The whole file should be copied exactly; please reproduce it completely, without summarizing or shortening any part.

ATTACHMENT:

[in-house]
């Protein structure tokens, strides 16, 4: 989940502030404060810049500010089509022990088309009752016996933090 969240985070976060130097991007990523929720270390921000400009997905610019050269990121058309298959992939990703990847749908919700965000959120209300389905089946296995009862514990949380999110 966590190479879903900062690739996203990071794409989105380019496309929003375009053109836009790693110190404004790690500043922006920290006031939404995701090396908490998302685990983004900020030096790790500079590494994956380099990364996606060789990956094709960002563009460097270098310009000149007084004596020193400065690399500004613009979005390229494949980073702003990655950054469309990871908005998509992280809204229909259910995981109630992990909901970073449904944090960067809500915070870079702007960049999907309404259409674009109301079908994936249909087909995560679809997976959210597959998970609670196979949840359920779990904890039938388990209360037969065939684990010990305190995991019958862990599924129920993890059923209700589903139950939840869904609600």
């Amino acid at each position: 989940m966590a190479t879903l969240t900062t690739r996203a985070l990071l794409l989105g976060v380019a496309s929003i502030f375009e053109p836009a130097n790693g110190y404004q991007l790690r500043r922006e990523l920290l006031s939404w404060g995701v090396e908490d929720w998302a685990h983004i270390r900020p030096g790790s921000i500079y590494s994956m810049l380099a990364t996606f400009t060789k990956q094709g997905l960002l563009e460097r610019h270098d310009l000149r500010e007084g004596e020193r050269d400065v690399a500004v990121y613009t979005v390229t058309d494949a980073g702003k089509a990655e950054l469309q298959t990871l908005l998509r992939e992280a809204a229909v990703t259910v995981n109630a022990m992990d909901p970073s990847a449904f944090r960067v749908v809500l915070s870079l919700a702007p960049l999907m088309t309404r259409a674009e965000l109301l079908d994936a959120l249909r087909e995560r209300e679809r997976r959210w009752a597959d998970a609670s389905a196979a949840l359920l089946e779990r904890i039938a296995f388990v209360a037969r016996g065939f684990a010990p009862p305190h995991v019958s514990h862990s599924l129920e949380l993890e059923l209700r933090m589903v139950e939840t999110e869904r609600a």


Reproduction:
[in-house]
């Protein structure tokens, strides 16, 4: 989940502030404060810049500010089509022990088309009752016996933090 969240985070976060130097991007990523929720270390921000400009997905610019050269990121058309298959992939990703990847749908919700965000959120209300389905089946296995009862514990949380999110 966590190479879903900062690739996203990071794409989105380019496309929003375009053109836009790693110190404004790690500043922006920290006031939404995701090396908490998302685990983004900020030096790790500079590494994956380099990364996606060789990956094709960002563009460097270098310009000149007084004596020193400065690399500004613009979005390229494949980073702003990655950054469309990871908005998509992280809204229909259910995981109630992990909901970073449904944090960067809500915070870079702007960049999907309404259409674009109301079908994936249909087909995560679809997976959210597959998970609670196979949840359920779990904890039938388990209360037969065939684990010990305190995991019958862990599924129920993890059923209700589903139950939840869904609600």
């Amino acid at each position: 989940m966590a190479t879903l969240t900062t690739r996203a985070l990071l794409l989105g976060v380019a496309s929003i502030f375009e053109p836009a130097n790693g110190y404004q991007l790690r500043r922006e990523l920290l006031s939404w404060g995701v090396e908490d929720w998302a685990h983004i270390r900020p030096g790790s921000i500079y590494s994956m810049l380099a990364t996606f400009t060789k990956q094709g997905l960002l563009e460097r610019h270098d310009l000149r500010e007084g004596e020193r050269d400065v690399a500004v990121y613009t979005v390229t058309d494949a980073g702003k089509a990655e950054l469309q298959t990871l908005l998509r992939e992280a809204a229909v990703t259910v995981n109630a022990m992990d909901p970073s990847a449904f944090r960067v749908v809500l915070s870079l919700a702007p960049l999907m088309t309404r259409a674009e965000l109301l079908d994936a959120l249909r087909e995560r209300e679809r997976r959210w009752a597959d998970a609670s389905a196979a949840l359920l089946e779990r904890i039938a296995f388990v209360a037969r016996g065939f684990a010990p009862p305190h995991v019958s514990h862990s599924l129920e949380l993890e059923l209700r933090m589903v139950e939840t999110e869904r609600a």